Charles Cressent (1685-1768) is considered to be one of the best decorative artists of the 18th Century. Born to Francois Cressent, a sculptor du roi and the grandson of Charles Cressent, a furniture maker and sculptor; it would make sense that he would continue in their footsteps as a French furniture maker, sculptor and fondeur-ciseleur of the late Régence and early Rococo periods. In the beginning of his career his works reflected his extensive training by André Charles Boulle, in the school of Boulle. Later, as he developed as an artist, his pieces would reveal his own unique and original style. This style, rich with line, detail and ornamentation, he is best known for his highly sculptural gilt mounts that ornamented his furniture. This is expressed through female figures placed at the corners of tables as well as bronze mounts said to rival that of one of his contemporaries, Jacques Caffieri, master of the Rococo style. Executed with a sharpness of finish with an elegance and strength of outline, he produced furniture and clocks that were rich in color and intricate detailing. Gilt handles, representing Chinese dragons designed for his bathroom at the Hertford House, was one of his most elaborate. He boasted of producing the finest art pieces suitable to be placed in the finest of settings. In order to supervise production and guarantee the quality of his mounts, he broke the strict rules of the French guild system and employed both master casters and gilders in his workshop. He was prosecuted by the guild for this practice. Noted for his confidence in his artistic talents, he maintained careful records of the sale of his works published in three catalogues allowing for ease of identification and location. Because of this, much of his work has survived and is still able to be viewed and enjoyed until today. One of his best known pieces is the bust of Louis, the son of Philip ll, Duke of Orléans whom he was also commissioned to make furniture for. The famous medailier, considered an outstanding example of 18th century French furniture is on display at the Bibliotèque Nationale. Additional original pieces of his work can be viewed at the Louvre and the Wallace Collection, a world famous museum in London specializing in display of fine and decorative art from the 15th to the 19th century. His style of ornamentation included extensive use of marquetry; inlaid veneers of tortoiseshell, satinwood and amaranth woods fitted together to form an intricate design. This use of color and exuberance typified the Régence and early Rococo style.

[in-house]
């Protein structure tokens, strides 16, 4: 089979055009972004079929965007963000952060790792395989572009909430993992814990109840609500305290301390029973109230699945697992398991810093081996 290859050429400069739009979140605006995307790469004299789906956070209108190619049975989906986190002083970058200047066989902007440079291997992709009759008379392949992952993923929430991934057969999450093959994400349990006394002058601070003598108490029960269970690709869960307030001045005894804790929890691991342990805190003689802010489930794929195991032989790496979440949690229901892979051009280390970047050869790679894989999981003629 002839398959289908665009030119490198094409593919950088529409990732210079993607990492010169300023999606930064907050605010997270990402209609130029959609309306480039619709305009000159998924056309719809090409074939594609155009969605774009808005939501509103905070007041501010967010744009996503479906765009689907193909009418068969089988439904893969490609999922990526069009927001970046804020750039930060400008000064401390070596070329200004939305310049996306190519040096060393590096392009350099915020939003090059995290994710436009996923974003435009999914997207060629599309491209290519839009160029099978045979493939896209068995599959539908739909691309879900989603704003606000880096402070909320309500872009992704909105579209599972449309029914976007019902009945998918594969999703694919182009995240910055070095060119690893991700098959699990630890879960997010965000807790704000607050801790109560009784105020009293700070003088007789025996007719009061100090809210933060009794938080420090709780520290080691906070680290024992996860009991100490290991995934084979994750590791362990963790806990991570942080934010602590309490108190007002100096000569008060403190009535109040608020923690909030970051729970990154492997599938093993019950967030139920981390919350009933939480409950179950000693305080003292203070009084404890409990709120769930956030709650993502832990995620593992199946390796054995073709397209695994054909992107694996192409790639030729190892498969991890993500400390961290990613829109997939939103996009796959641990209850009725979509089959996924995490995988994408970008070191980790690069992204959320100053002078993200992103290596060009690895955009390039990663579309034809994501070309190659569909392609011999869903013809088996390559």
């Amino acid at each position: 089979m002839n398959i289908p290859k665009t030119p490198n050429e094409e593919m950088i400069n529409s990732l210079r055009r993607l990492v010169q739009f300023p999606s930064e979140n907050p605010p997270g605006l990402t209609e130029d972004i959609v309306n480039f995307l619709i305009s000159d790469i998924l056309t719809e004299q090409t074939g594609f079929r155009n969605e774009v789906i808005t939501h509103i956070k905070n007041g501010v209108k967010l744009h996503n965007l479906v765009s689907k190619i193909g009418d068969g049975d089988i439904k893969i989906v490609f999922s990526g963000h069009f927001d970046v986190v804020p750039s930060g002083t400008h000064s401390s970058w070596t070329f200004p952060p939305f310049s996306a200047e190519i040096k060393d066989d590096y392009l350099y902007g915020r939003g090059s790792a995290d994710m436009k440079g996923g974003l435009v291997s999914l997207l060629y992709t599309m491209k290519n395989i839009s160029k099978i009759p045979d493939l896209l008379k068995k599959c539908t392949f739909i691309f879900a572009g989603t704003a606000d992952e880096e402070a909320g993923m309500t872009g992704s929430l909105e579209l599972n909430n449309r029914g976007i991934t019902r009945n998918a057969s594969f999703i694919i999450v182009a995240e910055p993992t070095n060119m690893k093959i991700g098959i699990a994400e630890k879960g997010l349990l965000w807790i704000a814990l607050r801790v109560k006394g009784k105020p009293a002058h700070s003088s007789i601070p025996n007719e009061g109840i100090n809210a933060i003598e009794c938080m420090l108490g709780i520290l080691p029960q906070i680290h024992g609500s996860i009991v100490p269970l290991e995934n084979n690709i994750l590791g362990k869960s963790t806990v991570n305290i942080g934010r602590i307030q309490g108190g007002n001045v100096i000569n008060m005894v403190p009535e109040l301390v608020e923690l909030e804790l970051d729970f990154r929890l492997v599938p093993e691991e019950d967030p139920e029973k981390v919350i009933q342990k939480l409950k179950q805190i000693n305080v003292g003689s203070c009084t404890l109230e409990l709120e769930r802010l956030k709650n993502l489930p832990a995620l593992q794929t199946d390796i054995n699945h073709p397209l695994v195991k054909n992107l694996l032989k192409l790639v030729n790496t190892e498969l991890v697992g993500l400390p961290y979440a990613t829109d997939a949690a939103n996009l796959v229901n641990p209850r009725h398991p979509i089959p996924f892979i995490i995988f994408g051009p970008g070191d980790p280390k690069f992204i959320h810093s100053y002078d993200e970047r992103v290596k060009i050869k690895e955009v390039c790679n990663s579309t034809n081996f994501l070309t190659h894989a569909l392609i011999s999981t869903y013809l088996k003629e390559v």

In the early 1700s, Baroque accents in design were still heavily in vogue as was the Rococo influencein visual arts and modern design. It was during the Renaissance that these designs gave way and were heavily influenced by ancient Roman and Greece designs, but was in the early 1800s that modern design began to pull away from the Baroque influence into a more neoclassical influence from a more traditional Rome and Greece that didn’t emphasize the romantic elements of church and religion which inspired an entire design concept. It was during this time that the ebeniste became popular in France. Ebeniste means cabinet-maker in French, but truly goes beyond the simplicity of a cabinet-maker. While early on in the 1700s baroque was popular, it became clear as time passed that a simpler, cleaner look was influencing design despite the ostentatious designs of King Louis XVI who later on in life simplified his designs, but still loved the embellishments of marquetry created by the proper ebeniste. One popular ebenist and furniture designer was Jean Henri Riesener, born July 4, 1734 in Gladbeck, Westphalia, Germany before moving to France later on in life to begin his modern furniture design career. After marrying the widow of the man he apprenticed with, he became master ebeniste before working for the king where he eventually rose in the ranks to be known as the “greatest Parisian ebeniste of the Louis XVI time period.” His work became significant in what is now known as the Louis XVI style, a mix of Baroque and Rococo influence with the beginnings of Neo-classical design beginning to influence modern interior and furniture design. Louis XVI was married to Marie Antoinnette who loved Riesener’s marquetry work on her cabinets and regularly had him make her creations. Riesener was skilled in may techniques from parquetry to trelliswork to gilt-bronze mounts and he preferred to hide the screwhesads on his work. Riesener made many different items from cabinets to desks to secretaries to commodes with fancy inlay for the new King and Queen and was in high demand until he died in poverty. His pieces for Royalty and for the upper-elite may have made him wealthy. His designs were innovative with mechanical fittings that raised or lowered the table or desk. Despite surviving the French revolution by removing fancy emblems from his furniture design, Riesener bought back many of his grand creations in hopes it would become vogue again, but eventually they didn’t and he finished his life in obscurity despite his heavy influences on the new neo-classical furniture design.
Born in Gladbeck, Westphalia, in 1734, Jean-Henri Riesener moved to Paris at an early age and by 1754 was apprenticed to Jean-Francois Oeben at the Arsenal. Riesener took over the workshop in 1765 and ran it on behalf of Oeben's widow until attaining his mastery in 1768, at which time, having married Oeben's widow, he took over the quarters at the Arsenal. In June 1774, Gilles Joubert formally relinquished his office of ébéniste de Roi to Riesener. From 1774 to 1784, Riesener supplied more than 938,000 livres worth of furniture to the Garde Meuble Royal.